Types of Comps Projects

Comps projects may arise from course work, recitals, and/or independent study. The project may be:

  1. A thesis-driven research paper of substantial length on a theoretical, historical, ethnomusicological, critical, or performance-related subject.
  2. A lecture/performance consisting of a performance of and lecture on a significant work or works, accompanied by a paper of moderate length.
  3. An original composition accompanied by a related paper of moderate length.

Comps projects require careful planning — not all students will be able to undertake a comps project in the area of their special interest. The student's choice of courses during his or her first, sophomore, and junior years will have an impact on what comps projects may be open to him or her. Good communication between student and faculty members, especially those faculty members who may serve as comps adviser(s), is essential.

As can be seen, all comps tracks involve written work to a significant degree. In each paper an examination of some secondary sources is expected, although the number of secondary sources will vary depending on the nature of the project. In all projects, what is expected is a well-written paper as well as (where appropriate) a carefully prepared performance or composition.

The Department offers many classes and performance opportunities which will prepare the student for his or her comps project. The following list illustrates likely courses of study beyond the music major required curriculum for various comps projects:

  • A paper on a Musicological subject
    Relevant area courses such as Introduction to Opera (120), Symphonies from Mozart to Mahler (122), History of Jazz (130); History of Rock (136); relevant applied study; Independent Study (291/391)
  • A paper on a Theoretical or Analytical subject
    In addition to the required courses in theory, (200, 201, 202) and Music Since 1900 (303), the courses in particular areas of musical literature may be helpful: for example, The Blues from the Delta to Chicago (131), Introduction to Opera (120), and The Piano: Uses and Abuses (125)). Likewise, courses in Ethnomusicology (e.g., 245), and in subjects such as Introduction to the Perception and Cognition of Music (227) may also be useful; relevant applied study; Independent Study (291/391)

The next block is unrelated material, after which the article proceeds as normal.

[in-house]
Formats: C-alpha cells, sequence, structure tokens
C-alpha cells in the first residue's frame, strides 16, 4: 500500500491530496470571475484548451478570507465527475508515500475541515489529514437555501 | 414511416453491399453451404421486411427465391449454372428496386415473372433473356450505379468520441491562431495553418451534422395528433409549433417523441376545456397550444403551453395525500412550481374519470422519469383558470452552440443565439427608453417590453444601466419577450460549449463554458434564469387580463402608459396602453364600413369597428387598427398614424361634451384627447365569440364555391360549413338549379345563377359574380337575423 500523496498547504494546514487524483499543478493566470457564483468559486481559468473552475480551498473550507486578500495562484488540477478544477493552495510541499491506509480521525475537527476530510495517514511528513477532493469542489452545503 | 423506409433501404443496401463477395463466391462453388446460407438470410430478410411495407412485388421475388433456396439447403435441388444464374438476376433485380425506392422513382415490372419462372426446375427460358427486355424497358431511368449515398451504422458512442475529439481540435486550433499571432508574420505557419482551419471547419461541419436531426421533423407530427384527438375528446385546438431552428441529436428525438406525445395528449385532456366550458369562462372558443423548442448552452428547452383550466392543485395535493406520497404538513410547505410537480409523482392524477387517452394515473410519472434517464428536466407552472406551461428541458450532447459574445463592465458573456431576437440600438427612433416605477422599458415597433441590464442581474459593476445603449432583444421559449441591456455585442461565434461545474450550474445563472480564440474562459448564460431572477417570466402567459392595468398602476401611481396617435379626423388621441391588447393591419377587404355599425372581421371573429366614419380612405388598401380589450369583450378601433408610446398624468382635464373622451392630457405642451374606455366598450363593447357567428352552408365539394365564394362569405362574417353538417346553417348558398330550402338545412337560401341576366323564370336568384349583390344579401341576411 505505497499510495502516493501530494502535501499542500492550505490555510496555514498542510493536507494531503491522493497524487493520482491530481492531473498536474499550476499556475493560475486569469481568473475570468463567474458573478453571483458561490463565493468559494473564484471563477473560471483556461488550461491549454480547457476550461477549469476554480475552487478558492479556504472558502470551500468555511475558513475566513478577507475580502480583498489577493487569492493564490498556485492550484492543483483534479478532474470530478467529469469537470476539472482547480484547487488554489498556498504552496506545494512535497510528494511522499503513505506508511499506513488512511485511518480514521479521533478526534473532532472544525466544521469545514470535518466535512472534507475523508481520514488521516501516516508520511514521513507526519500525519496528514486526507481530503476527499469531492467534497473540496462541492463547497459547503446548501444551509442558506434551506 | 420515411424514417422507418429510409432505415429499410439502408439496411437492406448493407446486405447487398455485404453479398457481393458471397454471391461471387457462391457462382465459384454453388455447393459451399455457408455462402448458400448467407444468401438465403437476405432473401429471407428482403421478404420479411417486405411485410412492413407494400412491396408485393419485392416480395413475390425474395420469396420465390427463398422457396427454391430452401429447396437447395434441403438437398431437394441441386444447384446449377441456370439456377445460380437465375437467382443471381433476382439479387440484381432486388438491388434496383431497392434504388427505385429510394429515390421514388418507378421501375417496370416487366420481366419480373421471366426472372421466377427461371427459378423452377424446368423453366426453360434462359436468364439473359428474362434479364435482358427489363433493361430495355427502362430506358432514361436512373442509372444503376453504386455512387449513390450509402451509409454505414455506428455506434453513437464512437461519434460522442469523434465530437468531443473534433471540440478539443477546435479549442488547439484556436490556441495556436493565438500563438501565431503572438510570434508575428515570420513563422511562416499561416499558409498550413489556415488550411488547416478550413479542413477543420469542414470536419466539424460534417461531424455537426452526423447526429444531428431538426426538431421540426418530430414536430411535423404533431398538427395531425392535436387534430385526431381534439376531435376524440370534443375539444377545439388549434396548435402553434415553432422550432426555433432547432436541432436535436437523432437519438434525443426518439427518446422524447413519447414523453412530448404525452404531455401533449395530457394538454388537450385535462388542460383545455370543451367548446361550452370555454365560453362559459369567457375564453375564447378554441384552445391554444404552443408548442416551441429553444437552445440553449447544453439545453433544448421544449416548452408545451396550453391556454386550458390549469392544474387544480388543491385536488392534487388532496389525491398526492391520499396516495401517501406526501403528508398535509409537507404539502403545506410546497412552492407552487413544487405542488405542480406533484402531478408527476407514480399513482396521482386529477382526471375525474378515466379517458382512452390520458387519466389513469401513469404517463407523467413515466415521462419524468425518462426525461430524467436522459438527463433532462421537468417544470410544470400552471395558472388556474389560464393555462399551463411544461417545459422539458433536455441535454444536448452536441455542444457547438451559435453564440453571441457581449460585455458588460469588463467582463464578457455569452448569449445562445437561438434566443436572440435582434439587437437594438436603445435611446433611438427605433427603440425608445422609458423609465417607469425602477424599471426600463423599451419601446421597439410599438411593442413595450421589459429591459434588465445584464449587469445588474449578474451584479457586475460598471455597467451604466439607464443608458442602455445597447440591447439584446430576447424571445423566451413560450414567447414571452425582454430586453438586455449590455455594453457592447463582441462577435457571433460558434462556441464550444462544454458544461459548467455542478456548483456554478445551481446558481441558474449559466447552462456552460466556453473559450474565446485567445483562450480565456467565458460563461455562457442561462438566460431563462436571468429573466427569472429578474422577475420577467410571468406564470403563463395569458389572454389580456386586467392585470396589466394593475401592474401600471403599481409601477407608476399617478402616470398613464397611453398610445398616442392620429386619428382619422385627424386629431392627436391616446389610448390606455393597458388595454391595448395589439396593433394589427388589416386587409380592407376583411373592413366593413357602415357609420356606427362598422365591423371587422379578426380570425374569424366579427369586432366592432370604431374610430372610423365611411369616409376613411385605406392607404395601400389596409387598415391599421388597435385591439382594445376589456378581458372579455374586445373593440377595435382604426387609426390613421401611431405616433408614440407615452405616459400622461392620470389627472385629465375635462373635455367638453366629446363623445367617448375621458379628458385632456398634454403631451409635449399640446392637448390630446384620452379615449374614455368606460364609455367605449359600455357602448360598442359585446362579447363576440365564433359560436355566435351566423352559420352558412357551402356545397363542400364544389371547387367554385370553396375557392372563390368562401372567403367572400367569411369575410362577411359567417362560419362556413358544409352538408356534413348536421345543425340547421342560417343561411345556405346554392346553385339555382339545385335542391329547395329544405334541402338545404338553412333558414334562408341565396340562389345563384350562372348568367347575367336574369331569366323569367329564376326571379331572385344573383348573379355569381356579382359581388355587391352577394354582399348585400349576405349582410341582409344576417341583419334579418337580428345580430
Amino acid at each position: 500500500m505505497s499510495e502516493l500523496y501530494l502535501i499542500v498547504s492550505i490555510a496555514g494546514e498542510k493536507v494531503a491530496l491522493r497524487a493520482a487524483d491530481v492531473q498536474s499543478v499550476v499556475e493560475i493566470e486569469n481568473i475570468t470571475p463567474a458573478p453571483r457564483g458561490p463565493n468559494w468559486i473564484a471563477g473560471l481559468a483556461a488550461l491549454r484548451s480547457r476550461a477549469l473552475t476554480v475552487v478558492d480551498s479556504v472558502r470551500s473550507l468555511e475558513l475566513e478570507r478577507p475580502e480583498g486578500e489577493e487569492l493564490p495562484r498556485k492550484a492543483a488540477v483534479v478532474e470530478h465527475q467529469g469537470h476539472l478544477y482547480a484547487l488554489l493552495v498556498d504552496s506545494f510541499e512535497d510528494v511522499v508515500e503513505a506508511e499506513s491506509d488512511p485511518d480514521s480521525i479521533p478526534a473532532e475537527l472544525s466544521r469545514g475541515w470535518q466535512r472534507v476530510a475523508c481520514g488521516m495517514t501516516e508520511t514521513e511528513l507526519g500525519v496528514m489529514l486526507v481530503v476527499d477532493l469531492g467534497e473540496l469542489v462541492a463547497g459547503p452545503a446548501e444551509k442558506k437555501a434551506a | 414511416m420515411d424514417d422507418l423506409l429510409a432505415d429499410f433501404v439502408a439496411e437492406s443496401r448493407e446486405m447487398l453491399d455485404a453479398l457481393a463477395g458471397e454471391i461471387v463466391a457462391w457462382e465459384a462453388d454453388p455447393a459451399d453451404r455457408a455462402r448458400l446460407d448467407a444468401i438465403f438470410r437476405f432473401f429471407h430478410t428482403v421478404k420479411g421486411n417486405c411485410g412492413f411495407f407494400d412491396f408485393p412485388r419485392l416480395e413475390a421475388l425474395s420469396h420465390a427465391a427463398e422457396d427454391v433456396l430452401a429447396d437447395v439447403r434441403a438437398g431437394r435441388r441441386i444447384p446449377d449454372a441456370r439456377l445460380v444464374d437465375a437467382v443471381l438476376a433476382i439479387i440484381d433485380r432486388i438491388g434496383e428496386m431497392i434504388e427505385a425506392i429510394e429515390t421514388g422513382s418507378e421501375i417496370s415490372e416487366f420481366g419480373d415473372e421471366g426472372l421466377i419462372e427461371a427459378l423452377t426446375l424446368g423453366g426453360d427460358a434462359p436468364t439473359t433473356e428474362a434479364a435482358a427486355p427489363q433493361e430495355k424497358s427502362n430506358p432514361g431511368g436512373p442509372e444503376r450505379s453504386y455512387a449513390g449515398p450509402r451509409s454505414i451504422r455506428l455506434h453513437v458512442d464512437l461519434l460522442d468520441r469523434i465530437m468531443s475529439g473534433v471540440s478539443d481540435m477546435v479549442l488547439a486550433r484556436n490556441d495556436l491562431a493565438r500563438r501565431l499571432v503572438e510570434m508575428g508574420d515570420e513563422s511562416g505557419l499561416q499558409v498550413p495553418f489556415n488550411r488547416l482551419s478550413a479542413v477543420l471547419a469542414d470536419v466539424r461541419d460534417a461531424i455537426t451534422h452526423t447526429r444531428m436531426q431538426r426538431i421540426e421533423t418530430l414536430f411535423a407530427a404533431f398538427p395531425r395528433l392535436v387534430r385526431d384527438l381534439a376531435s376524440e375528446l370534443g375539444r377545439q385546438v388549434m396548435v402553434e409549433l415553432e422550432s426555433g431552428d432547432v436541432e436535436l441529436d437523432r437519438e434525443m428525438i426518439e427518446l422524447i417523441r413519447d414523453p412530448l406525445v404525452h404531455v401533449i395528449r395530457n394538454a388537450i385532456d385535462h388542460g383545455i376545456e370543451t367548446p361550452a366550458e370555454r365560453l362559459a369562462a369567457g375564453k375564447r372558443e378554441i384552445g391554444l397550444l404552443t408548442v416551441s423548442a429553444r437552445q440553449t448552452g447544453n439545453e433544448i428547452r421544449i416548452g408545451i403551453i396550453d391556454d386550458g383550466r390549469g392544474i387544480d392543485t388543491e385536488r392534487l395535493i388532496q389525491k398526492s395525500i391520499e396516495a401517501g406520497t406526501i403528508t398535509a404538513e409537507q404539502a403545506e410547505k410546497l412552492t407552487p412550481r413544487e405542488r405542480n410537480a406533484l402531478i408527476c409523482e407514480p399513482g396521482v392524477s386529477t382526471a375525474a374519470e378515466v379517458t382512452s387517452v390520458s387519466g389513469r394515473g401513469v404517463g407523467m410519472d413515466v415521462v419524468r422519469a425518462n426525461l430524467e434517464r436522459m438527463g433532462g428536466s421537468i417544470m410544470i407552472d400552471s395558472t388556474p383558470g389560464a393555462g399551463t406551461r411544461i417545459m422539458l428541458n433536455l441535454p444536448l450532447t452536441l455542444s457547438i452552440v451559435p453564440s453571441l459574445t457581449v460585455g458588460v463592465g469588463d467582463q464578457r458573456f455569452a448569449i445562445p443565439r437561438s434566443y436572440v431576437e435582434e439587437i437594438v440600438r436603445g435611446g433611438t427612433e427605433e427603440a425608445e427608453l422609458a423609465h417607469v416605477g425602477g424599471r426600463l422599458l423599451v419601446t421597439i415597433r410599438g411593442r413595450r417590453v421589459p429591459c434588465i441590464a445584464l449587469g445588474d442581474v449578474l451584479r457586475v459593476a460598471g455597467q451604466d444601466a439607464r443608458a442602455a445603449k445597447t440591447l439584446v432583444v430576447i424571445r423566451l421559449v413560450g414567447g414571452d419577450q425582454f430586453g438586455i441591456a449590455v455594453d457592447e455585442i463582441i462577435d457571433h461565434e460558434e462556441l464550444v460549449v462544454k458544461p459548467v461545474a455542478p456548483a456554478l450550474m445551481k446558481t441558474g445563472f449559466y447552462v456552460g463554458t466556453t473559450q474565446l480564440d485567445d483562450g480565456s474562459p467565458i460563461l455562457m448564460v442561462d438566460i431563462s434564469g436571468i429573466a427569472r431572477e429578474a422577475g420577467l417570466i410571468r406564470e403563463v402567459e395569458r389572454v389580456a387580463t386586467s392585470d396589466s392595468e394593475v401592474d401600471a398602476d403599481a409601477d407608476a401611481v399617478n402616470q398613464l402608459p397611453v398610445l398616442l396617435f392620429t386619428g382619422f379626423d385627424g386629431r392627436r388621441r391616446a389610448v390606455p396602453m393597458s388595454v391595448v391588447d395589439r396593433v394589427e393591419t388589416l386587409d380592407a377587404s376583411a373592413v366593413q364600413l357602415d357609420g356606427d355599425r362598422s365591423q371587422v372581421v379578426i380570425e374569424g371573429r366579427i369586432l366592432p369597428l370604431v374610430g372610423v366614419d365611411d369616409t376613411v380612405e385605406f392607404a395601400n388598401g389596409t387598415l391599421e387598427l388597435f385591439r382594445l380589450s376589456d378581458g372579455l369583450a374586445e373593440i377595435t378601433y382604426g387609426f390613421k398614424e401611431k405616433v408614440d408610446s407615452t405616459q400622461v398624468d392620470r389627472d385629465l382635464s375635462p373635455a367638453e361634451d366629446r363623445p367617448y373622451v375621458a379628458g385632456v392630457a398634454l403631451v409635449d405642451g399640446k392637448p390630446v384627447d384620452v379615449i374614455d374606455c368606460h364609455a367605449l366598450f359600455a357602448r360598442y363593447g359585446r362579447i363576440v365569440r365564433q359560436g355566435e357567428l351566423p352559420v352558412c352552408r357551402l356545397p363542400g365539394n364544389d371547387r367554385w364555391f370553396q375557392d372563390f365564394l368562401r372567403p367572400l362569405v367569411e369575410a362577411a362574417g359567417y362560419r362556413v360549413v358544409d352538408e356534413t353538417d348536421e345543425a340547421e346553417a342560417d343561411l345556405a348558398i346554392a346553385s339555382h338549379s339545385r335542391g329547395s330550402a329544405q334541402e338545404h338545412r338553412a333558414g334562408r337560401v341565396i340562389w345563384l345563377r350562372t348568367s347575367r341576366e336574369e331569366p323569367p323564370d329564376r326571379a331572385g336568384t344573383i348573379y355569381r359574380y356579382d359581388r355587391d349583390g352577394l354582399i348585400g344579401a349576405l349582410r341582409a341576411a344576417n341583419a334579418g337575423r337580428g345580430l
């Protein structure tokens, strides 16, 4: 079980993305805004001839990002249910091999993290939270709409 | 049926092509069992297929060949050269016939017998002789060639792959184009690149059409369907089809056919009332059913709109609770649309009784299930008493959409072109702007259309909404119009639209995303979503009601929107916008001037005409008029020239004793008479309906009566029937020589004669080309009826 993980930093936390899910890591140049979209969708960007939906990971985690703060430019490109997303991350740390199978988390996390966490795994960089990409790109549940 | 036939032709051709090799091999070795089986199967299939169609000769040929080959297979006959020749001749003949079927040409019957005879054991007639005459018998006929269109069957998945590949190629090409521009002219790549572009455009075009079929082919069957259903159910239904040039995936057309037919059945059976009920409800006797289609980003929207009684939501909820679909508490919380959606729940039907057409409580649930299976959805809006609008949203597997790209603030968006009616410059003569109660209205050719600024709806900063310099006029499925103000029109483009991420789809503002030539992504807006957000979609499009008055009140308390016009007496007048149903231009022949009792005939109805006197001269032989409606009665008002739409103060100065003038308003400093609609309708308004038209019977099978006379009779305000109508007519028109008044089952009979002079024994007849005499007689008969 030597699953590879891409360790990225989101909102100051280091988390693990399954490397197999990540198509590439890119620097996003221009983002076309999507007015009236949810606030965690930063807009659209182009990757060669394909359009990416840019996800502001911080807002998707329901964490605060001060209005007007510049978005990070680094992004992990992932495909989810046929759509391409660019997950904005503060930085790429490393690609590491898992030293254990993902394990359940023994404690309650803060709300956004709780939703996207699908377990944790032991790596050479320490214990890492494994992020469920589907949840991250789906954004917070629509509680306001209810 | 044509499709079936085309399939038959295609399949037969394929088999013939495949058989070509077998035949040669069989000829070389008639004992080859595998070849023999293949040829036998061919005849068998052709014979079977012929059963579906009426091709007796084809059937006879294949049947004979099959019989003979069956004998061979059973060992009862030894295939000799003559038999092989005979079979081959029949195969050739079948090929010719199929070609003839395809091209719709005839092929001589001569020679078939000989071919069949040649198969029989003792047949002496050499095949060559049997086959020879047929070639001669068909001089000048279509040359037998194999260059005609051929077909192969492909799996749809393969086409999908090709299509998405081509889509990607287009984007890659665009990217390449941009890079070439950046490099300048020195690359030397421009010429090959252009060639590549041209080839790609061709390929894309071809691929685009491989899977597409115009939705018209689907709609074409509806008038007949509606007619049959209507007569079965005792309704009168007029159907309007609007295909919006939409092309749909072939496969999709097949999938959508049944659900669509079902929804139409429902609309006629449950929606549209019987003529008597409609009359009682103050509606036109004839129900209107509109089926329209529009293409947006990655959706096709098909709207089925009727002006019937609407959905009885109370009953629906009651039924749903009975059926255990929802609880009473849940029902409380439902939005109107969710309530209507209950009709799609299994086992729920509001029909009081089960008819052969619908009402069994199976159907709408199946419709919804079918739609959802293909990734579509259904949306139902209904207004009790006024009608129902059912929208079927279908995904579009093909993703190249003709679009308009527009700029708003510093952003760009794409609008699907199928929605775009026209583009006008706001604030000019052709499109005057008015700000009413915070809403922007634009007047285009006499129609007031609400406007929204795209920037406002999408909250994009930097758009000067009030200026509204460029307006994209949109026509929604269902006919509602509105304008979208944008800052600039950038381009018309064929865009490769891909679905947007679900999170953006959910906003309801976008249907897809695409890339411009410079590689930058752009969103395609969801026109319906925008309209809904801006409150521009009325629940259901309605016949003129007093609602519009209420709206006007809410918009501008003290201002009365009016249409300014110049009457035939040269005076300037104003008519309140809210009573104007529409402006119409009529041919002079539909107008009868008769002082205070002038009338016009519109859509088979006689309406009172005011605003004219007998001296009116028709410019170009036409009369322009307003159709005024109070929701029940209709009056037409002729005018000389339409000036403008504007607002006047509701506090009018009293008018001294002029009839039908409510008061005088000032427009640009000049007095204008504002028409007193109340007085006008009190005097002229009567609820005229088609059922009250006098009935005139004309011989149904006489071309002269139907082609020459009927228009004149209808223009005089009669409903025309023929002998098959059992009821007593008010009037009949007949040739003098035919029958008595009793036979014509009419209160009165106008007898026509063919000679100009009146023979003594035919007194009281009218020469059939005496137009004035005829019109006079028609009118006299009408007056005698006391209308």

• A paper on an Ethnomusicological subject
    Additional area courses in Ethnomusicology and Musicology; courses in Anthropology, Sociology or Area Studies (such as African/American Studies, Latin American Studies, Asian Studies, etc.); relevant applied study and/or ensembles (such as African Karimba, African Mbira, West African Drum, Chinese Instruments, American Folk Instruments); Independent Study (291/391)
  • A Composition project and paper
    Composition (285/286)
  • A Solo Lecture/Performance project and paper
    Intensive study on one's instrument or voice (that is, a year or more of 2-credit lessons); relevant area courses such as The Piano: Uses and Abuses (125); Independent Study (291/391)
  • A Conducting Lecture/Performance project and paper
    Conducting (128); relevant area courses such as Symphonies from Mozart to Mahler (122); Independent Study (291/391)